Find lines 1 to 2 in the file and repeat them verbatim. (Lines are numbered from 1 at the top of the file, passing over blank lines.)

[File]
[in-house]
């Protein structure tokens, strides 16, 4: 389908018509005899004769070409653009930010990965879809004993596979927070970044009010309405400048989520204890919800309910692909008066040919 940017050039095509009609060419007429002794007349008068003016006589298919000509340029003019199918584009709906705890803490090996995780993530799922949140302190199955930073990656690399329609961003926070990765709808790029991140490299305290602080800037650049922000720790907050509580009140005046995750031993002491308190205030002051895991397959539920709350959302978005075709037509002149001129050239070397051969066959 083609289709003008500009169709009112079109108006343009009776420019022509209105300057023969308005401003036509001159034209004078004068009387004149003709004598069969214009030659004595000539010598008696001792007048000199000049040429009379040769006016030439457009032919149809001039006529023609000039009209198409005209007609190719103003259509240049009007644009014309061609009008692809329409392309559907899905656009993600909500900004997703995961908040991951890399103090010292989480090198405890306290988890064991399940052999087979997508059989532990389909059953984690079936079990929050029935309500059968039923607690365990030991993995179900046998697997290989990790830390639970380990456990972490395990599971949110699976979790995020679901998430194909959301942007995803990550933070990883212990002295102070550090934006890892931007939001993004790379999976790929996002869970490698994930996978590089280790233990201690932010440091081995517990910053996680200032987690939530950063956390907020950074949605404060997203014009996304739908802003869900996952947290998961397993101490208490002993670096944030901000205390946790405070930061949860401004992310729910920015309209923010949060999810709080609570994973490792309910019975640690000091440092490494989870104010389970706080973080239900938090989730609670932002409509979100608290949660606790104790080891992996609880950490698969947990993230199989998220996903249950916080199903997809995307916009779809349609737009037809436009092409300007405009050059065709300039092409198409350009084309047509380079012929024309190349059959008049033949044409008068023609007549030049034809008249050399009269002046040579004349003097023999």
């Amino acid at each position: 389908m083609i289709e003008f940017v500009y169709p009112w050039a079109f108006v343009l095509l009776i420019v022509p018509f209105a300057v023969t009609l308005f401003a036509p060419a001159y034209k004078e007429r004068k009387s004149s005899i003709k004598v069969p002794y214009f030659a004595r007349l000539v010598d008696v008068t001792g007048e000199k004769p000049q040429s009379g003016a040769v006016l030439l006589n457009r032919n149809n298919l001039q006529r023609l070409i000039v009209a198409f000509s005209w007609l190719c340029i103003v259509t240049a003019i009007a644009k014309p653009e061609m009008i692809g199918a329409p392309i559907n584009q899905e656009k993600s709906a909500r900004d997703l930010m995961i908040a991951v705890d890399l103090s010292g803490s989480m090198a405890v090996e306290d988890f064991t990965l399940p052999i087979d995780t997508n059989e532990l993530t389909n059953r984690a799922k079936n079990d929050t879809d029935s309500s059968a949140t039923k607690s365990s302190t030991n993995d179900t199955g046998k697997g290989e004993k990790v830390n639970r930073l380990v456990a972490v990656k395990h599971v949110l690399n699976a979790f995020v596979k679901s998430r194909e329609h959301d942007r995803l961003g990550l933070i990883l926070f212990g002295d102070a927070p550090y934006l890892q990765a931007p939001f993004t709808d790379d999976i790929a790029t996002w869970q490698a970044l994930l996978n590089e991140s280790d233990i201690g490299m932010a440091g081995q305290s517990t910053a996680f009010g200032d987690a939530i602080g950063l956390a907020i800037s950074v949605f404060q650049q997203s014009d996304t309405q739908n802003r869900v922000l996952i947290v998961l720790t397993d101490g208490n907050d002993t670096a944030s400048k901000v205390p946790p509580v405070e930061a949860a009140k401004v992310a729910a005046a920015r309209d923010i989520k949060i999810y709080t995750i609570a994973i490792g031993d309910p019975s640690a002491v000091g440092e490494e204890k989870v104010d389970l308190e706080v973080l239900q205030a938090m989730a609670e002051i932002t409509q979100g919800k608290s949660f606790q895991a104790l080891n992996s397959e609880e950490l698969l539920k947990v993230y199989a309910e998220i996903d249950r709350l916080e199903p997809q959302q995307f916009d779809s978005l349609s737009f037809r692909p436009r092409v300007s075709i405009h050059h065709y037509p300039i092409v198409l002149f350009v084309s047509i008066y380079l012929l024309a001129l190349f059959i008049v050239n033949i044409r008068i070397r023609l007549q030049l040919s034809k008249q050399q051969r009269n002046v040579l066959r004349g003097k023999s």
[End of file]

[in-house]
């Protein structure tokens, strides 16, 4: 389908018509005899004769070409653009930010990965879809004993596979927070970044009010309405400048989520204890919800309910692909008066040919 940017050039095509009609060419007429002794007349008068003016006589298919000509340029003019199918584009709906705890803490090996995780993530799922949140302190199955930073990656690399329609961003926070990765709808790029991140490299305290602080800037650049922000720790907050509580009140005046995750031993002491308190205030002051895991397959539920709350959302978005075709037509002149001129050239070397051969066959 083609289709003008500009169709009112079109108006343009009776420019022509209105300057023969308005401003036509001159034209004078004068009387004149003709004598069969214009030659004595000539010598008696001792007048000199000049040429009379040769006016030439457009032919149809001039006529023609000039009209198409005209007609190719103003259509240049009007644009014309061609009008692809329409392309559907899905656009993600909500900004997703995961908040991951890399103090010292989480090198405890306290988890064991399940052999087979997508059989532990389909059953984690079936079990929050029935309500059968039923607690365990030991993995179900046998697997290989990790830390639970380990456990972490395990599971949110699976979790995020679901998430194909959301942007995803990550933070990883212990002295102070550090934006890892931007939001993004790379999976790929996002869970490698994930996978590089280790233990201690932010440091081995517990910053996680200032987690939530950063956390907020950074949605404060997203014009996304739908802003869900996952947290998961397993101490208490002993670096944030901000205390946790405070930061949860401004992310729910920015309209923010949060999810709080609570994973490792309910019975640690000091440092490494989870104010389970706080973080239900938090989730609670932002409509979100608290949660606790104790080891992996609880950490698969947990993230199989998220996903249950916080199903997809995307916009779809349609737009037809436009092409300007405009050059065709300039092409198409350009084309047509380079012929024309190349059959008049033949044409008068023609007549030049034809008249050399009269002046040579004349003097023999």